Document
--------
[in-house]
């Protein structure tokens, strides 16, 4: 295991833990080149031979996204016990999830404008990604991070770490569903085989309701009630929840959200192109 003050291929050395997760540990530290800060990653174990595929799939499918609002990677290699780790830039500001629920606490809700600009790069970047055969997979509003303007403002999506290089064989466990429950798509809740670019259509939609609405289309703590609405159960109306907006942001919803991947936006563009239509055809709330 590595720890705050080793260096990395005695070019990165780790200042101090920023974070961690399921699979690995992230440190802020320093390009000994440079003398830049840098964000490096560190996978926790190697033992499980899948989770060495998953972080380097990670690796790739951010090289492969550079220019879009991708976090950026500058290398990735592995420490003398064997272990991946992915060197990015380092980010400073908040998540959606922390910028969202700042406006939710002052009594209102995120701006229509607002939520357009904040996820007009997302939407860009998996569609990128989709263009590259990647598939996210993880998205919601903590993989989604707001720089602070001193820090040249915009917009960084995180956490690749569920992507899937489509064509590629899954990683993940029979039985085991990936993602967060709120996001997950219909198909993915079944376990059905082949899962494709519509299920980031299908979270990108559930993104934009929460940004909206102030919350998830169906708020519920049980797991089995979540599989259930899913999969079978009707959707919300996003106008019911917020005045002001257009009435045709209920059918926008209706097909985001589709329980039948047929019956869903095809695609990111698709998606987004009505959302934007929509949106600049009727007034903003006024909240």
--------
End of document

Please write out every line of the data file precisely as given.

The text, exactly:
[in-house]
């Protein structure tokens, strides 16, 4: 295991833990080149031979996204016990999830404008990604991070770490569903085989309701009630929840959200192109 003050291929050395997760540990530290800060990653174990595929799939499918609002990677290699780790830039500001629920606490809700600009790069970047055969997979509003303007403002999506290089064989466990429950798509809740670019259509939609609405289309703590609405159960109306907006942001919803991947936006563009239509055809709330 590595720890705050080793260096990395005695070019990165780790200042101090920023974070961690399921699979690995992230440190802020320093390009000994440079003398830049840098964000490096560190996978926790190697033992499980899948989770060495998953972080380097990670690796790739951010090289492969550079220019879009991708976090950026500058290398990735592995420490003398064997272990991946992915060197990015380092980010400073908040998540959606922390910028969202700042406006939710002052009594209102995120701006229509607002939520357009904040996820007009997302939407860009998996569609990128989709263009590259990647598939996210993880998205919601903590993989989604707001720089602070001193820090040249915009917009960084995180956490690749569920992507899937489509064509590629899954990683993940029979039985085991990936993602967060709120996001997950219909198909993915079944376990059905082949899962494709519509299920980031299908979270990108559930993104934009929460940004909206102030919350998830169906708020519920049980797991089995979540599989259930899913999969079978009707959707919300996003106008019911917020005045002001257009009435045709209920059918926008209706097909985001589709329980039948047929019956869903095809695609990111698709998606987004009505959302934007929509949106600049009727007034903003006024909240």